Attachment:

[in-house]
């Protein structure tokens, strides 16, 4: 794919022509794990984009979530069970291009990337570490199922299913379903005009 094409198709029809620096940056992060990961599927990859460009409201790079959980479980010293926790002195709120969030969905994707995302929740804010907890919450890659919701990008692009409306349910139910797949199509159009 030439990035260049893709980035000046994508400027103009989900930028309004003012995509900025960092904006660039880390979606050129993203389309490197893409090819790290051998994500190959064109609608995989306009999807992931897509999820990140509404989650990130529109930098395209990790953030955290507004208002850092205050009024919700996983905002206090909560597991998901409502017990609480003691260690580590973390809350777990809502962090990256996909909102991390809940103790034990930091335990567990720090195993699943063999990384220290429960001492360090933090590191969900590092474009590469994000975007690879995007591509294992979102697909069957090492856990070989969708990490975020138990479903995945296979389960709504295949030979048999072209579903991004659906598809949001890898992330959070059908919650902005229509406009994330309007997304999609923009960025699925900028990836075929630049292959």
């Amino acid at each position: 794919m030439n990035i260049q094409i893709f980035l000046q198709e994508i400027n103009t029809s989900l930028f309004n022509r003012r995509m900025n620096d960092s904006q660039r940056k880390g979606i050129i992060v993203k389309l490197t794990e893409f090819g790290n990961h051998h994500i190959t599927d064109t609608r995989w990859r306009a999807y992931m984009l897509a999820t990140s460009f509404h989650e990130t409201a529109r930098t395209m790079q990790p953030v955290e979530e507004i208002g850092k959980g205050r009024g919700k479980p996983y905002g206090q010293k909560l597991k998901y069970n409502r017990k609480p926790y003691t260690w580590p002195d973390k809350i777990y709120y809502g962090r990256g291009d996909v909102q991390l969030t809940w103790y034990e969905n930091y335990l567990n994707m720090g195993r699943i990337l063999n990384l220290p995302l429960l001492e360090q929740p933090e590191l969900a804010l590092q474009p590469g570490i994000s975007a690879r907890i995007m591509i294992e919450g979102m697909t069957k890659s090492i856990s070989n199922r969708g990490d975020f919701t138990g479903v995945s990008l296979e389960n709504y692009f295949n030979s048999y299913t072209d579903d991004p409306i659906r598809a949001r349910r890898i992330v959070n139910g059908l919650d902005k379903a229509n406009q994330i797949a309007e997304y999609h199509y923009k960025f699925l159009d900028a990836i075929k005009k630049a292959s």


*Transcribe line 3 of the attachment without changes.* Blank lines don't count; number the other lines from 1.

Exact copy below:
């Amino acid at each position: 794919m030439n990035i260049q094409i893709f980035l000046q198709e994508i400027n103009t029809s989900l930028f309004n022509r003012r995509m900025n620096d960092s904006q660039r940056k880390g979606i050129i992060v993203k389309l490197t794990e893409f090819g790290n990961h051998h994500i190959t599927d064109t609608r995989w990859r306009a999807y992931m984009l897509a999820t990140s460009f509404h989650e990130t409201a529109r930098t395209m790079q990790p953030v955290e979530e507004i208002g850092k959980g205050r009024g919700k479980p996983y905002g206090q010293k909560l597991k998901y069970n409502r017990k609480p926790y003691t260690w580590p002195d973390k809350i777990y709120y809502g962090r990256g291009d996909v909102q991390l969030t809940w103790y034990e969905n930091y335990l567990n994707m720090g195993r699943i990337l063999n990384l220290p995302l429960l001492e360090q929740p933090e590191l969900a804010l590092q474009p590469g570490i994000s975007a690879r907890i995007m591509i294992e919450g979102m697909t069957k890659s090492i856990s070989n199922r969708g990490d975020f919701t138990g479903v995945s990008l296979e389960n709504y692009f295949n030979s048999y299913t072209d579903d991004p409306i659906r598809a949001r349910r890898i992330v959070n139910g059908l919650d902005k379903a229509n406009q994330i797949a309007e997304y999609h199509y923009k960025f699925l159009d900028a990836i075929k005009k630049a292959s």